A passionate, digressive, empathetic history of religious rebels and the mystery of faith.


Memoir, fiction, and history combine in a stirring portrayal of the world of the first Christians.

In the 1990s, French novelist, screenwriter, and film producer Carrère (Limonov, 2014, etc.) went through what he calls his “Christian period,” obsessed with matters of faith and prayer. Feeling that he was “touched by grace,” he recorded his thoughts in notebooks and read everything he could to nourish the fervor of his sudden conversion. Now, describing himself as “historical, agnostic,” Carrère draws upon those notebooks as well as diverse historical, biblical, and literary sources to inform his inquiry into the origins of Christianity. Among them are The Life of Jesus by 19th-century historian Ernest Renan, excommunicated because he sought “to give a natural explanation to events that are deemed supernatural”; works by contemporary historian and archaeologist Paul Veyne; historical novels such as Quo Vadis and Memoirs of Hadrian; and even Mel Gibson’s controversial movie The Passion. His most compelling sources are the Gospels of John, Mark, and Luke and the letters and epistles of the demanding, domineering Paul: “I’ve tried to reconstruct what Paul said: the typical discourse heard in the synagogues of Greece and Asia around A.D. 50 by people who converted to a belief that was not yet known as Christianity.” As Carrère portrays him, Paul was “a controversial rabbi,” an irritable, annoying man who could not abide “when people listened to other preachers than him.” Luke comes across as gentler, more temperate and sympathetic. The author examines the Gospels “with a fine-tooth comb,” looking for consistencies, differences, and evidence of their source in a collection of texts known as Q "that tells us how Jesus spoke.” When his own sources fail him, he is “free—and forced—to invent,” which he does, exuberantly. “Christianism was a living organism,” he writes, and it is this organism—protean, fragile, sensational—that Carrère richly re-creates.

A passionate, digressive, empathetic history of religious rebels and the mystery of faith.

Pub Date: March 7, 2017

ISBN: 978-0-374-18430-8

Page Count: 400

Publisher: Farrar, Straus and Giroux

Review Posted Online: Dec. 7, 2016

Kirkus Reviews Issue: Dec. 15, 2016

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The writing is merely serviceable, and one can’t help but wish the author had found a way to present her material as...

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An unlikely love story set amid the horrors of a Nazi death camp.

Based on real people and events, this debut novel follows Lale Sokolov, a young Slovakian Jew sent to Auschwitz in 1942. There, he assumes the heinous task of tattooing incoming Jewish prisoners with the dehumanizing numbers their SS captors use to identify them. When the Tätowierer, as he is called, meets fellow prisoner Gita Furman, 17, he is immediately smitten. Eventually, the attraction becomes mutual. Lale proves himself an operator, at once cagey and courageous: As the Tätowierer, he is granted special privileges and manages to smuggle food to starving prisoners. Through female prisoners who catalog the belongings confiscated from fellow inmates, Lale gains access to jewels, which he trades to a pair of local villagers for chocolate, medicine, and other items. Meanwhile, despite overwhelming odds, Lale and Gita are able to meet privately from time to time and become lovers. In 1944, just ahead of the arrival of Russian troops, Lale and Gita separately leave the concentration camp and experience harrowingly close calls. Suffice it to say they both survive. To her credit, the author doesn’t flinch from describing the depravity of the SS in Auschwitz and the unimaginable suffering of their victims—no gauzy evasions here, as in Boy in the Striped Pajamas. She also manages to raise, if not really explore, some trickier issues—the guilt of those Jews, like the tattooist, who survived by doing the Nazis’ bidding, in a sense betraying their fellow Jews; and the complicity of those non-Jews, like the Slovaks in Lale’s hometown, who failed to come to the aid of their beleaguered countrymen.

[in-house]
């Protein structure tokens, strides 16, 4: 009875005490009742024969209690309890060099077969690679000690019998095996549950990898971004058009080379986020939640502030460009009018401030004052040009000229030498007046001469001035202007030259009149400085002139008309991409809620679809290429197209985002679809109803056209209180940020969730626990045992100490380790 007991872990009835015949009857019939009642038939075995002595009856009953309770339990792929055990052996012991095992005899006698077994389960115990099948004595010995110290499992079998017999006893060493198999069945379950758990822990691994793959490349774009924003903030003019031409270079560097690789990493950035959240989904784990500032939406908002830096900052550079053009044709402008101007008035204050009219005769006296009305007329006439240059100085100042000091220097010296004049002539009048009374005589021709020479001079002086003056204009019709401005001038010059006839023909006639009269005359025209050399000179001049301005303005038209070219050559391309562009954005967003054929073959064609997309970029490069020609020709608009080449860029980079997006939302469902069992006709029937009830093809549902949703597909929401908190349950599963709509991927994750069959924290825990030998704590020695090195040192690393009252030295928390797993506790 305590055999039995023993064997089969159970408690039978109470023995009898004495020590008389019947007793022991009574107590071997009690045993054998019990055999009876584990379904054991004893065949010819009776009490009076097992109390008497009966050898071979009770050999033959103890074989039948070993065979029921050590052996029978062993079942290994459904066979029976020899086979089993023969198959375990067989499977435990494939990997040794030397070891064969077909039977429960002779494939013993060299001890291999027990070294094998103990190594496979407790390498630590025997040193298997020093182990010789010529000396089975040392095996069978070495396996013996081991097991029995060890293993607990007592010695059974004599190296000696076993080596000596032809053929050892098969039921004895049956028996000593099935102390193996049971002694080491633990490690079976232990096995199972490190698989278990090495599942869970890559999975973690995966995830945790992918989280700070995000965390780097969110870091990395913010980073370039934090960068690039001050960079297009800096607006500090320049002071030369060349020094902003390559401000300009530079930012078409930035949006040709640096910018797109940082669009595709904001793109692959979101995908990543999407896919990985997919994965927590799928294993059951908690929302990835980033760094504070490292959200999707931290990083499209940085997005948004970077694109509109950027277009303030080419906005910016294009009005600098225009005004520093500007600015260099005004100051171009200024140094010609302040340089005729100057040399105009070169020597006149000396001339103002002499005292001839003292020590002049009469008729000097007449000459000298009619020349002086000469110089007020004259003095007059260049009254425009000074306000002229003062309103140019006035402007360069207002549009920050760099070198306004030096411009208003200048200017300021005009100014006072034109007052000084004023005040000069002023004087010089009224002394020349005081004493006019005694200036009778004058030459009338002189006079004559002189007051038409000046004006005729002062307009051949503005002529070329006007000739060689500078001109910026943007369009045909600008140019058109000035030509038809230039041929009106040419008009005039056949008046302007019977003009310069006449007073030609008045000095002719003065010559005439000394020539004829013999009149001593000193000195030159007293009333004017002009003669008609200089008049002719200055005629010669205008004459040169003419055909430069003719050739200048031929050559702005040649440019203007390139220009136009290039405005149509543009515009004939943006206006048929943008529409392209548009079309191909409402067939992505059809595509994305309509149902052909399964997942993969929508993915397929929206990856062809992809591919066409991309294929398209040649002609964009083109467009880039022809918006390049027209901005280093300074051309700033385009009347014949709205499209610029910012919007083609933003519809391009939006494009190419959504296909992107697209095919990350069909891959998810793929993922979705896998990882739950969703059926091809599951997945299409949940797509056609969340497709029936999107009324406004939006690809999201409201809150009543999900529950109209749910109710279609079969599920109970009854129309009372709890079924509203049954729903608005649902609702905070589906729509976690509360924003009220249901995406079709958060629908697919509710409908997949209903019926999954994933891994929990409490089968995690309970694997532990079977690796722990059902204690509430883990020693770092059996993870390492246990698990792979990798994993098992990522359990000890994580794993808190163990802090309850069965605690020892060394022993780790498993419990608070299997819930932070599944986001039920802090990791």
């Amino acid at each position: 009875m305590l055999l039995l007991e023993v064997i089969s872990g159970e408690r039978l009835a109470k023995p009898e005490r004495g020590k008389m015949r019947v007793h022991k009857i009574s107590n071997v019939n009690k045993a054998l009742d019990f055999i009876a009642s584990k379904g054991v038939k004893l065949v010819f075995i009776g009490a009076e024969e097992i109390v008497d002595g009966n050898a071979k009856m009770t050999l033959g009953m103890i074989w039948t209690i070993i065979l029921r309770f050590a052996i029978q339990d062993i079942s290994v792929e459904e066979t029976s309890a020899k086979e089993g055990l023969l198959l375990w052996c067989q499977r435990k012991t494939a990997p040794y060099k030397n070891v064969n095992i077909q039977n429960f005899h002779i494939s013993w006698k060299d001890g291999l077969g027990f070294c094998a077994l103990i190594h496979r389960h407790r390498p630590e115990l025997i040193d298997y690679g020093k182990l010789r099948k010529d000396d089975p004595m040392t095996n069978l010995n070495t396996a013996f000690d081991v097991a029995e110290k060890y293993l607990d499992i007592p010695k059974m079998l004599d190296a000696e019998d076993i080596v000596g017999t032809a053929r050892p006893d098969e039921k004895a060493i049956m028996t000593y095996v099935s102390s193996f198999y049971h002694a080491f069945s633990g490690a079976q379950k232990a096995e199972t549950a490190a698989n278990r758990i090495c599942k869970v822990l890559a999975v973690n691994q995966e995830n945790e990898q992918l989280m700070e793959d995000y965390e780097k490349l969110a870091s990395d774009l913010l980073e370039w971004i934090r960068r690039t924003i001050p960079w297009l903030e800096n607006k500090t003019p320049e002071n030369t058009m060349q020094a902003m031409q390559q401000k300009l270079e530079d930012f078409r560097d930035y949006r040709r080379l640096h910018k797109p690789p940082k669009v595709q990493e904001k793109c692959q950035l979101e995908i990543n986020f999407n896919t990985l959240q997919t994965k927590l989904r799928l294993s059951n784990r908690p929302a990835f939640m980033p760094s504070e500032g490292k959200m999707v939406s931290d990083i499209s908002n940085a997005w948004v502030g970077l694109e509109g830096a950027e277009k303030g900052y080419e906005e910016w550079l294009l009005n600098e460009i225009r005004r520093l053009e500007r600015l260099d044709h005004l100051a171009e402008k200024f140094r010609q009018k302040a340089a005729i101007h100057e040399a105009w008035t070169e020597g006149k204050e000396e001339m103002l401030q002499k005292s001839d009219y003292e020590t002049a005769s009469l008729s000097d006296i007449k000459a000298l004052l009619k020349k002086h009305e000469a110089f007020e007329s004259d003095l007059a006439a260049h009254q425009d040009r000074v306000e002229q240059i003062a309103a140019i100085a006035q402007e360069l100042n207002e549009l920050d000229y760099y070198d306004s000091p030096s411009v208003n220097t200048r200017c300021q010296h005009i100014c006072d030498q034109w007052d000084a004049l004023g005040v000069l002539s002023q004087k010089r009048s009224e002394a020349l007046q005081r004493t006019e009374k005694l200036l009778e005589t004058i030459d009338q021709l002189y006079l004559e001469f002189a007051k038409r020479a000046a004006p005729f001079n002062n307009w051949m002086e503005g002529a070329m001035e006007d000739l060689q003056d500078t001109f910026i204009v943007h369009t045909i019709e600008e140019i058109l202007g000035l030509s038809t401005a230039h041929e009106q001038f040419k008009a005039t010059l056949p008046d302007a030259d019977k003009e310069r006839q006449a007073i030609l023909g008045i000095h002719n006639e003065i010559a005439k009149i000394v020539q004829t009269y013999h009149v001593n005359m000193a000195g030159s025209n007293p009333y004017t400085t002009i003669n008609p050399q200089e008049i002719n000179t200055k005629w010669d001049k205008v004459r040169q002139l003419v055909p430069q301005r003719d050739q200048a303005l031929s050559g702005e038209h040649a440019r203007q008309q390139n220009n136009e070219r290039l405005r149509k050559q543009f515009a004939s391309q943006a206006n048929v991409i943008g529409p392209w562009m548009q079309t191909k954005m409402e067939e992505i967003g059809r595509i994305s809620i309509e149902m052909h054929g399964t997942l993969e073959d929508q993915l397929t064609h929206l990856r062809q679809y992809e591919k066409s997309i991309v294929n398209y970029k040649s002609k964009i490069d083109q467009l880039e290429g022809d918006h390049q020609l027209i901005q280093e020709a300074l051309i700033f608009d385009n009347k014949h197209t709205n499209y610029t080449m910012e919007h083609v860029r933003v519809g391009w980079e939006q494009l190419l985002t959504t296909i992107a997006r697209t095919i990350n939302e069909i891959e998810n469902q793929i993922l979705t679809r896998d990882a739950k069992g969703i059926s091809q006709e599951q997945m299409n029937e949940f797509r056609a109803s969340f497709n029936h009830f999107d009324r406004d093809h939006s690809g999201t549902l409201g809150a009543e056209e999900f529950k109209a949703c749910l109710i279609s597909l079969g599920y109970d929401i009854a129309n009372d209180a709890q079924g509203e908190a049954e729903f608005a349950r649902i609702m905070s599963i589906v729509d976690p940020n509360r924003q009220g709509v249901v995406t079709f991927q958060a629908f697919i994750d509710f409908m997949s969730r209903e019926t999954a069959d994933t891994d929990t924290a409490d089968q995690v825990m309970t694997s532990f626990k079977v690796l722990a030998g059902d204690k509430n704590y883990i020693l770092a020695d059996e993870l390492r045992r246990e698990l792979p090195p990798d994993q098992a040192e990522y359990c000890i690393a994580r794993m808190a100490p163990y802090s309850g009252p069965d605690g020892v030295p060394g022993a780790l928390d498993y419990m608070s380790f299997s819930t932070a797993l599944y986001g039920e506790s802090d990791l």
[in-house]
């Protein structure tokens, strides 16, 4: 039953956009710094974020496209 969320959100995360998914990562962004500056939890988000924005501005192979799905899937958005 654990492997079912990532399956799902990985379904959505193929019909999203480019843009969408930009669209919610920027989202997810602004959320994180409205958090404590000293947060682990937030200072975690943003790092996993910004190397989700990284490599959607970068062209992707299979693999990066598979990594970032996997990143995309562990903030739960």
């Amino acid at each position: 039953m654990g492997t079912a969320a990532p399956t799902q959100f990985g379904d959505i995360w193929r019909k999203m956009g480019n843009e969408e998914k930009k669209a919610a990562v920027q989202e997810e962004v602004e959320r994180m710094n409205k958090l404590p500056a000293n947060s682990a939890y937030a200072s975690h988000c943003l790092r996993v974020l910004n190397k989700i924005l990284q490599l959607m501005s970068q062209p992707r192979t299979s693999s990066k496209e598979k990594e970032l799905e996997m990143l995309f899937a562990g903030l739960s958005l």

The writing is merely serviceable, and one can’t help but wish the author had found a way to present her material as nonfiction. Still, this is a powerful, gut-wrenching tale that is hard to shake off.

Pub Date: Sept. 4, 2018

ISBN: 978-0-06-279715-5

Page Count: 272

Publisher: Harper/HarperCollins

Review Posted Online: July 17, 2018

Kirkus Reviews Issue: Aug. 1, 2018

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These letters from some important executive Down Below, to one of the junior devils here on earth, whose job is to corrupt mortals, are witty and written in a breezy style seldom found in religious literature. The author quotes Luther, who said: "The best way to drive out the devil, if he will not yield to texts of Scripture, is to jeer and flout him, for he cannot bear scorn." This the author does most successfully, for by presenting some of our modern and not-so-modern beliefs as emanating from the devil's headquarters, he succeeds in making his reader feel like an ass for ever having believed in such ideas. This kind of presentation gives the author a tremendous advantage over the reader, however, for the more timid reader may feel a sense of guilt after putting down this book. It is a clever book, and for the clever reader, rather than the too-earnest soul.

Pub Date: Jan. 1, 1942

ISBN: 0060652934

Page Count: 53

Publisher: Macmillan

Review Posted Online: Oct. 17, 2011

Kirkus Reviews Issue: June 15, 1943

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